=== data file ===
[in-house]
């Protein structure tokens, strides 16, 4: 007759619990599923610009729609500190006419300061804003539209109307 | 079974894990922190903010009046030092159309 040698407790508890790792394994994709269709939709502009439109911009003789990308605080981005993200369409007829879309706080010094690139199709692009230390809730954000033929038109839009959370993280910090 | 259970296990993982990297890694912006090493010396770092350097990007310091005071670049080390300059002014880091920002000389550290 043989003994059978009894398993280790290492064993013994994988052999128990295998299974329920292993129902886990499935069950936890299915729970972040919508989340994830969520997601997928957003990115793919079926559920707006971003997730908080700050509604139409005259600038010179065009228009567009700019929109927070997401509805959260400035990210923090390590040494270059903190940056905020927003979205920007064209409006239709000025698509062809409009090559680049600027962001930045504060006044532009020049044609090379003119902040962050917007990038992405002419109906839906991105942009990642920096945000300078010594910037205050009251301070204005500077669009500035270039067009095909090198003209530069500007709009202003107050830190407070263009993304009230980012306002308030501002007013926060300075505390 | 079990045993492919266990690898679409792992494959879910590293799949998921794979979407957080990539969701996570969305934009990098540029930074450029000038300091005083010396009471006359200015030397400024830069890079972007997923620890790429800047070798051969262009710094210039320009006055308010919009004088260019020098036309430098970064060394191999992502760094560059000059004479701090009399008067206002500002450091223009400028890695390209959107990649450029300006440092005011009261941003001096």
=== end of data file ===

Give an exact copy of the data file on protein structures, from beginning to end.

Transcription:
[in-house]
């Protein structure tokens, strides 16, 4: 007759619990599923610009729609500190006419300061804003539209109307 | 079974894990922190903010009046030092159309 040698407790508890790792394994994709269709939709502009439109911009003789990308605080981005993200369409007829879309706080010094690139199709692009230390809730954000033929038109839009959370993280910090 | 259970296990993982990297890694912006090493010396770092350097990007310091005071670049080390300059002014880091920002000389550290 043989003994059978009894398993280790290492064993013994994988052999128990295998299974329920292993129902886990499935069950936890299915729970972040919508989340994830969520997601997928957003990115793919079926559920707006971003997730908080700050509604139409005259600038010179065009228009567009700019929109927070997401509805959260400035990210923090390590040494270059903190940056905020927003979205920007064209409006239709000025698509062809409009090559680049600027962001930045504060006044532009020049044609090379003119902040962050917007990038992405002419109906839906991105942009990642920096945000300078010594910037205050009251301070204005500077669009500035270039067009095909090198003209530069500007709009202003107050830190407070263009993304009230980012306002308030501002007013926060300075505390 | 079990045993492919266990690898679409792992494959879910590293799949998921794979979407957080990539969701996570969305934009990098540029930074450029000038300091005083010396009471006359200015030397400024830069890079972007997923620890790429800047070798051969262009710094210039320009006055308010919009004088260019020098036309430098970064060394191999992502760094560059000059004479701090009399008067206002500002450091223009400028890695390209959107990649450029300006440092005011009261941003001096």